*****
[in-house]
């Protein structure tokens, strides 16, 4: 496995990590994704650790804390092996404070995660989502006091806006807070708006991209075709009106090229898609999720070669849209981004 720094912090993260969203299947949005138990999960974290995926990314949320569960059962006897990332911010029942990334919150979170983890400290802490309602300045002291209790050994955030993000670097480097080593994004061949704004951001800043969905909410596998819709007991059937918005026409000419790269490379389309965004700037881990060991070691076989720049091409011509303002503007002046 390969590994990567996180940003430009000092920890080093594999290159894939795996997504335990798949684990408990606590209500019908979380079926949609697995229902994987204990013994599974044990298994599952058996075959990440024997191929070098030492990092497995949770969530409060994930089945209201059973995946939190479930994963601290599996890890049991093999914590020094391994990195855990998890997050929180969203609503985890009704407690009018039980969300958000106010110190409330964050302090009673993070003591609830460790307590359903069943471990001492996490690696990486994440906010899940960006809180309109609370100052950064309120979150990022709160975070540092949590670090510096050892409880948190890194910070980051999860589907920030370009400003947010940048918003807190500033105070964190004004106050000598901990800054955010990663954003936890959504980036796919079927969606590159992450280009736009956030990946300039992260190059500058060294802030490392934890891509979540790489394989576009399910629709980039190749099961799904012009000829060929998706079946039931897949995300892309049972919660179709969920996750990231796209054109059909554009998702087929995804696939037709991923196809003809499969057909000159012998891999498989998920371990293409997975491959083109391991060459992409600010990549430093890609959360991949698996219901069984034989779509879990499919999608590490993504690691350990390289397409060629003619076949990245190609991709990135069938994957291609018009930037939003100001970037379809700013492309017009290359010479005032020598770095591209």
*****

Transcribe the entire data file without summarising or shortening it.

[in-house]
């Protein structure tokens, strides 16, 4: 496995990590994704650790804390092996404070995660989502006091806006807070708006991209075709009106090229898609999720070669849209981004 720094912090993260969203299947949005138990999960974290995926990314949320569960059962006897990332911010029942990334919150979170983890400290802490309602300045002291209790050994955030993000670097480097080593994004061949704004951001800043969905909410596998819709007991059937918005026409000419790269490379389309965004700037881990060991070691076989720049091409011509303002503007002046 390969590994990567996180940003430009000092920890080093594999290159894939795996997504335990798949684990408990606590209500019908979380079926949609697995229902994987204990013994599974044990298994599952058996075959990440024997191929070098030492990092497995949770969530409060994930089945209201059973995946939190479930994963601290599996890890049991093999914590020094391994990195855990998890997050929180969203609503985890009704407690009018039980969300958000106010110190409330964050302090009673993070003591609830460790307590359903069943471990001492996490690696990486994440906010899940960006809180309109609370100052950064309120979150990022709160975070540092949590670090510096050892409880948190890194910070980051999860589907920030370009400003947010940048918003807190500033105070964190004004106050000598901990800054955010990663954003936890959504980036796919079927969606590159992450280009736009956030990946300039992260190059500058060294802030490392934890891509979540790489394989576009399910629709980039190749099961799904012009000829060929998706079946039931897949995300892309049972919660179709969920996750990231796209054109059909554009998702087929995804696939037709991923196809003809499969057909000159012998891999498989998920371990293409997975491959083109391991060459992409600010990549430093890609959360991949698996219901069984034989779509879990499919999608590490993504690691350990390289397409060629003619076949990245190609991709990135069938994957291609018009930037939003100001970037379809700013492309017009290359010479005032020598770095591209």